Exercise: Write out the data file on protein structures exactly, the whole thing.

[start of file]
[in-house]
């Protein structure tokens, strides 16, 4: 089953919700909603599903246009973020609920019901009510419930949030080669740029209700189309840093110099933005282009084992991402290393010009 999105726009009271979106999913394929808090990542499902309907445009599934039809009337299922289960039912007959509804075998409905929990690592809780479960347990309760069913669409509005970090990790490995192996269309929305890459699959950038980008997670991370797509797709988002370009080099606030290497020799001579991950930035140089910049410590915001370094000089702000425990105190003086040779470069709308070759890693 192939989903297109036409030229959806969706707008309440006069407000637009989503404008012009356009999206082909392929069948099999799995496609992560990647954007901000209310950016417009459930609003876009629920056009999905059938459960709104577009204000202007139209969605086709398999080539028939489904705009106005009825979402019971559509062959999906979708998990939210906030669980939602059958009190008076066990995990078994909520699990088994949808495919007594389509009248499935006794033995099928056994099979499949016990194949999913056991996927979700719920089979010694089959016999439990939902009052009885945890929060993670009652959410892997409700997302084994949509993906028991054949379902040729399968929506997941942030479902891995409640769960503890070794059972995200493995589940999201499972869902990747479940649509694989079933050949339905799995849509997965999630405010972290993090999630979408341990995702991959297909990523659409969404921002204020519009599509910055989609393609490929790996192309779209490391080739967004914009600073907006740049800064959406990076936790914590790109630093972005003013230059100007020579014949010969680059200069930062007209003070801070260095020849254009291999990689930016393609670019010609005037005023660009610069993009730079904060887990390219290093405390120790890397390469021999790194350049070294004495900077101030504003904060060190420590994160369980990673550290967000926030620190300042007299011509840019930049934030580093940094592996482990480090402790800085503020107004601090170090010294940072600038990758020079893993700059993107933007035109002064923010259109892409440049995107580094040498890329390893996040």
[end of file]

[in-house]
């Protein structure tokens, strides 16, 4: 089953919700909603599903246009973020609920019901009510419930949030080669740029209700189309840093110099933005282009084992991402290393010009 999105726009009271979106999913394929808090990542499902309907445009599934039809009337299922289960039912007959509804075998409905929990690592809780479960347990309760069913669409509005970090990790490995192996269309929305890459699959950038980008997670991370797509797709988002370009080099606030290497020799001579991950930035140089910049410590915001370094000089702000425990105190003086040779470069709308070759890693 192939989903297109036409030229959806969706707008309440006069407000637009989503404008012009356009999206082909392929069948099999799995496609992560990647954007901000209310950016417009459930609003876009629920056009999905059938459960709104577009204000202007139209969605086709398999080539028939489904705009106005009825979402019971559509062959999906979708998990939210906030669980939602059958009190008076066990995990078994909520699990088994949808495919007594389509009248499935006794033995099928056994099979499949016990194949999913056991996927979700719920089979010694089959016999439990939902009052009885945890929060993670009652959410892997409700997302084994949509993906028991054949379902040729399968929506997941942030479902891995409640769960503890070794059972995200493995589940999201499972869902990747479940649509694989079933050949339905799995849509997965999630405010972290993090999630979408341990995702991959297909990523659409969404921002204020519009599509910055989609393609490929790996192309779209490391080739967004914009600073907006740049800064959406990076936790914590790109630093972005003013230059100007020579014949010969680059200069930062007209003070801070260095020849254009291999990689930016393609670019010609005037005023660009610069993009730079904060887990390219290093405390120790890397390469021999790194350049070294004495900077101030504003904060060190420590994160369980990673550290967000926030620190300042007299011509840019930049934030580093940094592996482990480090402790800085503020107004601090170090010294940072600038990758020079893993700059993107933007035109002064923010259109892409440049995107580094040498890329390893996040």